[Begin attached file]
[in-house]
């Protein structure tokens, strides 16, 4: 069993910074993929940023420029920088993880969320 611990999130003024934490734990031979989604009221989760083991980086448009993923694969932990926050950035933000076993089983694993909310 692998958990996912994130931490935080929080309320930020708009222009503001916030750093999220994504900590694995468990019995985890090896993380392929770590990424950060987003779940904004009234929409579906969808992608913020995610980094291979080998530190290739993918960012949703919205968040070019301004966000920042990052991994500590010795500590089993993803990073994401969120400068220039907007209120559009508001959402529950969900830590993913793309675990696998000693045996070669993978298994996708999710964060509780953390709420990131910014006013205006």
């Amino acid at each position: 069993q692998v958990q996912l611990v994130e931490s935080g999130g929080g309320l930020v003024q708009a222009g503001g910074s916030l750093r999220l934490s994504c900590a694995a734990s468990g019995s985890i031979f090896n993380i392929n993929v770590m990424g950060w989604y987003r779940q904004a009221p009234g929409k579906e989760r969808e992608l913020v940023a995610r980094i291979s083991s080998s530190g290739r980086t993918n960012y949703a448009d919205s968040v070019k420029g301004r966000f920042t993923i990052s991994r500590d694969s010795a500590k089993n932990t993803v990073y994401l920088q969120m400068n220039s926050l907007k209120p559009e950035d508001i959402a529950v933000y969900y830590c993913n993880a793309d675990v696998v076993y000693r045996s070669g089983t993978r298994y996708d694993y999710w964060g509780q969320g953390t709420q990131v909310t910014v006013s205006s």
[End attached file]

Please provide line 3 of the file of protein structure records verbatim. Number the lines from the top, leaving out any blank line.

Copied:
């Amino acid at each position: 069993q692998v958990q996912l611990v994130e931490s935080g999130g929080g309320l930020v003024q708009a222009g503001g910074s916030l750093r999220l934490s994504c900590a694995a734990s468990g019995s985890i031979f090896n993380i392929n993929v770590m990424g950060w989604y987003r779940q904004a009221p009234g929409k579906e989760r969808e992608l913020v940023a995610r980094i291979s083991s080998s530190g290739r980086t993918n960012y949703a448009d919205s968040v070019k420029g301004r966000f920042t993923i990052s991994r500590d694969s010795a500590k089993n932990t993803v990073y994401l920088q969120m400068n220039s926050l907007k209120p559009e950035d508001i959402a529950v933000y969900y830590c993913n993880a793309d675990v696998v076993y000693r045996s070669g089983t993978r298994y996708d694993y999710w964060g509780q969320g953390t709420q990131v909310t910014v006013s205006s």